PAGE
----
The Science Guy: Entertainer, scientist encourages inventive, green ideas


    Did you know?

    Bill Nye the Science Guy has nearly three hundred bowties.

    Many childhood dreams came true last night as scientist and educational television star Bill Nye took the stage at Phi Beta Kappa Memorial Hall. Demonstrated by their standing ovation at the sold out show, students at the College of William and Mary clearly believe that science rules.

    In a presentation meandering from the landscape of Venus to corn fungus, Nye displayed the same breathless enthusiasm and mental elasticity that endeared him to millions of children during the five year run of his PBS television series. The brainy entertainer arrived on campus with a message, encouraging students to support and undertake science-based global reform.

    “I’m just a speck on a speck orbiting a speck in the middle of speckle-ness,” Nye said. “But with your brain you can imagine all of this, you can understand nature, you can know your place in space. With our brain, you can, dare I say it, change the world!”

    “Bill Nye the Science Guy” aired from 1993 to 1998, during current College students’ early elementary school years. The television show featured experiments, music videos and jokes designed to engage children’s interest in science and technology. Nye’s manic energy and humor also appealed to his young audience members and helped distinguish the show from other educational programs.

    “I think [Nye’s presentation was] fun, as it harkened back to our childhood,” Rey Perez ’13 said. “Everyone had that elementary or middle school teacher who put the Bill Nye video in, and it was the best day of class.”

    Nye’s fans at the College are all grown up now, and the scientist’s show had a more mature tone than that of his episodes. The program had the academic air of an environmental science lecture, but was buoyed by the liveliness of Nye’s personality.

    The Science Guy took advantage of his audience’s adoring attention by opening with a humorous anecdote, about a College student who asked whether “Bill Nye” is his real name. (It is.)

    Once the room settled down, Nye began his PowerPoint presentation. He spoke about the importance of space exploration and noted that the students at the College are members of the “Space Generation” — born after the launch of Sputnik on October 4, 1957.

    “I’m a big supporter of space exploration,” he said, “and a big supporter of it at an economical level.”

    Global climate was the next topic of discussion. Nye explained that the amount of carbon dioxide in the atmosphere reached 389 parts per million in 2010, which also registered a temperature increase of 0.7 degrees Celsius. Nye acknowledged that the planet experiences natural temperature fluctuations but said the speed of these spikes indicates they are the result of human activities.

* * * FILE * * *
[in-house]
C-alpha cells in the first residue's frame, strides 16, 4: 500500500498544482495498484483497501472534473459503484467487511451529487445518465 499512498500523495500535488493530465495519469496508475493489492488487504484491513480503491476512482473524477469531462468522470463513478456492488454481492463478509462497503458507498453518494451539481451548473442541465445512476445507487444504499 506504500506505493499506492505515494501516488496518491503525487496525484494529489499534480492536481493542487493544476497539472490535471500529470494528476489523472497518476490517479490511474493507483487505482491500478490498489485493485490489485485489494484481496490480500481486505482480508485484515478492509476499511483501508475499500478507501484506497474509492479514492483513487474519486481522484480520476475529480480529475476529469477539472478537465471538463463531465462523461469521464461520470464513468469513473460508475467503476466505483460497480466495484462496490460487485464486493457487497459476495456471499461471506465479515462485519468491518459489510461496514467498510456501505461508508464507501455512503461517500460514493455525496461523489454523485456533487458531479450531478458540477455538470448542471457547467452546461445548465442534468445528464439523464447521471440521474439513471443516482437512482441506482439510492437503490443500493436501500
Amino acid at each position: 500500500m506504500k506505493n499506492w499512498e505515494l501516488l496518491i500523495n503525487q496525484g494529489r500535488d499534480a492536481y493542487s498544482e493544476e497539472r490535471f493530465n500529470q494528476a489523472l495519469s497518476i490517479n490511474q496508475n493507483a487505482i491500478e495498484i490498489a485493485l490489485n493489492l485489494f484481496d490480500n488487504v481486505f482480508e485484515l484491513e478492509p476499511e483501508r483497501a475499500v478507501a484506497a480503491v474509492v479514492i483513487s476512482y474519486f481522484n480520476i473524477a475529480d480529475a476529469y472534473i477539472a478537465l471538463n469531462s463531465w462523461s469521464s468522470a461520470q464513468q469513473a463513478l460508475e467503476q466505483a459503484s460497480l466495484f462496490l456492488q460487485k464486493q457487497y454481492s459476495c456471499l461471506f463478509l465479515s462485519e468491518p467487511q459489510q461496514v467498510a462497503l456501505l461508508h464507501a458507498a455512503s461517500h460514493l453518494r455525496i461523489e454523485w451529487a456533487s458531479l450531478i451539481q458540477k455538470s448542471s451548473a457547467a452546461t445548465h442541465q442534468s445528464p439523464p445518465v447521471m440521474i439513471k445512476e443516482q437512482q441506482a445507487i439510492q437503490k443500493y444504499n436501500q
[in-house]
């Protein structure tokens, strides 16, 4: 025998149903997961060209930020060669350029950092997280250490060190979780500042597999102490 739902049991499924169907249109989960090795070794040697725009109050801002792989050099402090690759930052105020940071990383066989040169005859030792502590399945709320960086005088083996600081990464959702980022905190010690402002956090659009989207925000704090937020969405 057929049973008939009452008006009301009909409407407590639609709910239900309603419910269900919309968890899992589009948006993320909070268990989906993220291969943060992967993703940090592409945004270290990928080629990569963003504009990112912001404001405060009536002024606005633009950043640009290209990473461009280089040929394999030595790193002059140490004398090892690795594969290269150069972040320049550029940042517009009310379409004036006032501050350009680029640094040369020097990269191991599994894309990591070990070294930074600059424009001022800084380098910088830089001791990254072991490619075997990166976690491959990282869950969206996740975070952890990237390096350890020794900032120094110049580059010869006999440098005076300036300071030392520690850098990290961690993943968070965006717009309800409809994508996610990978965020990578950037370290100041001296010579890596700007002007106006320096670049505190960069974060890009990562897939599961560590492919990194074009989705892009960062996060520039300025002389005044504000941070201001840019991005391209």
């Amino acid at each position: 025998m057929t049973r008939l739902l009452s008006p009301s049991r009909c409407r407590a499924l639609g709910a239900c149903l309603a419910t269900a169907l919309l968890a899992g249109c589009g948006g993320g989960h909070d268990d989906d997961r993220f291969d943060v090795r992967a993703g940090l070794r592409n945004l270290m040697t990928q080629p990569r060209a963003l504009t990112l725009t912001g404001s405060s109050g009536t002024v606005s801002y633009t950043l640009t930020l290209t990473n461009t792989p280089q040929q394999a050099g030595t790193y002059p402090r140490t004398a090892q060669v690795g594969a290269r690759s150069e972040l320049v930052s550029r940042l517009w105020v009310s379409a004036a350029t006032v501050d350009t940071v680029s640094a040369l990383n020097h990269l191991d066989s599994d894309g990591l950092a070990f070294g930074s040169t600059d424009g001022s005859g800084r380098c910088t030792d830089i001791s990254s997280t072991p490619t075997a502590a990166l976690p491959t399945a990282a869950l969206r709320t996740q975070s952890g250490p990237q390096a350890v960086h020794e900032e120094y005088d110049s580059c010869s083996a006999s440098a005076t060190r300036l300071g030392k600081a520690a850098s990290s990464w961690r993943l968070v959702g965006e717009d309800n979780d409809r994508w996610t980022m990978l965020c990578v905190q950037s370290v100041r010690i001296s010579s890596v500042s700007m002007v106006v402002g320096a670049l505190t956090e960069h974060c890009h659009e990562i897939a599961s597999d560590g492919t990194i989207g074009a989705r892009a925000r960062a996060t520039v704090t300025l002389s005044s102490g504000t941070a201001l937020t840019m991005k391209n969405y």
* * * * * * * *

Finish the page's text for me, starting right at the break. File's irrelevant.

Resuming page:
“The world has never gotten this warm this fast,” he said.

    Among the American practices Nye gently criticized for contributing to global climate change were livestock farm subsidies and NASCAR racing. According to Nye, the former artificially drives down the price of and increases the consumption of meat, the production of which requires a lot of energy. The latter encourages fuel waste, he said, since NASCAR vehicles run on leaded gasoline and only get five miles per gallon.

    “When I was young, racing tested new technology,” Nye explained. “Now it’s a celebration of the past at a time we have to be proactive.”

    Scientific innovation has the potential to alleviate the problems caused by climate change, Nye asserted. He cautioned that nuclear energy is not a viable solution for the world’s impending energy crisis, citing the recent disaster at the Japanese Fukushima power plant as an example of its dangers. Calling himself “kooky for wind power,” he described the solar energy panels and solar water heaters he uses in his own home and proposed a new highway design to provide room for bicycles rather than sport utility vehicles.

    “I submit to you: You can change everything,” he said. “There are things that we are absolutely sure of that are just wrong.”

    The evening ended with a question-and-answer session, which showcased Nye’s expansive knowledge of all branches of science. He spoke about the importance of early science and math education — especially algebra — in creating the next generation of space explorers and engineers.

    “Science education changed my life,” he said. “We don’t have enough elementary science teachers. Everybody who got excited about science got into it before they were ten.”

    Nye’s final piece of advice to College students was to exercise their right to vote in order to support the implementation of legislation based on sound science.

    “We need a scientifically literate populace when we have problems and we go to pass laws,” he said.

    Nye’s sense of humor was on display throughout the evening. The scientist is a master of physical comedy, performing amusing impersonations of geology majors and reenacting the fear he felt lying face-down over the crater of Mt. St. Helens. He also knew his audience; Nye very subtlety slipped in a reference to College alumnus Thomas Jefferson.

    The presentation concluded with Nye’s recitation of the inscription on the Mars sundial he helped send to the Red Planet.

    “ ‘To those who visit here, we wish a safe journey and the joy of discovery,’” he quoted. “That’s what science is about. That’s why I got into this. That’s why, I suspect, you watched the show.”

    As he was applauded off-stage, the Science Guy delivered a final benediction to the devoted fans who grew up inspired by his wisdom.

    “I would like you to do one thing,” Nye said. “Go forth and change the world.”


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